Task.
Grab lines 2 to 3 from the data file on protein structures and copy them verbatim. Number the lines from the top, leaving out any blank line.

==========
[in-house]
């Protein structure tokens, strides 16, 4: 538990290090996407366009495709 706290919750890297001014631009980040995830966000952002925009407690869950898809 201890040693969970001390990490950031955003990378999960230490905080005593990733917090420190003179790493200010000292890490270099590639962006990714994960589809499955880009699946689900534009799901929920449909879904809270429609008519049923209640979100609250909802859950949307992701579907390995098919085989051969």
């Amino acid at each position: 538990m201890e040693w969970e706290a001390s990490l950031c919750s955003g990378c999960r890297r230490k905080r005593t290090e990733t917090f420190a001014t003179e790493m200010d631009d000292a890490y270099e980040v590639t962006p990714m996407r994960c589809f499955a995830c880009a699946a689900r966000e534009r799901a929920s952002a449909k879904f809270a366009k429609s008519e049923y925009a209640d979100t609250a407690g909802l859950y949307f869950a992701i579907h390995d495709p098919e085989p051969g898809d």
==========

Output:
């Protein structure tokens, strides 16, 4: 538990290090996407366009495709 706290919750890297001014631009980040995830966000952002925009407690869950898809 201890040693969970001390990490950031955003990378999960230490905080005593990733917090420190003179790493200010000292890490270099590639962006990714994960589809499955880009699946689900534009799901929920449909879904809270429609008519049923209640979100609250909802859950949307992701579907390995098919085989051969």
């Amino acid at each position: 538990m201890e040693w969970e706290a001390s990490l950031c919750s955003g990378c999960r890297r230490k905080r005593t290090e990733t917090f420190a001014t003179e790493m200010d631009d000292a890490y270099e980040v590639t962006p990714m996407r994960c589809f499955a995830c880009a699946a689900r966000e534009r799901a929920s952002a449909k879904f809270a366009k429609s008519e049923y925009a209640d979100t609250a407690g909802l859950y949307f869950a992701i579907h390995d495709p098919e085989p051969g898809d």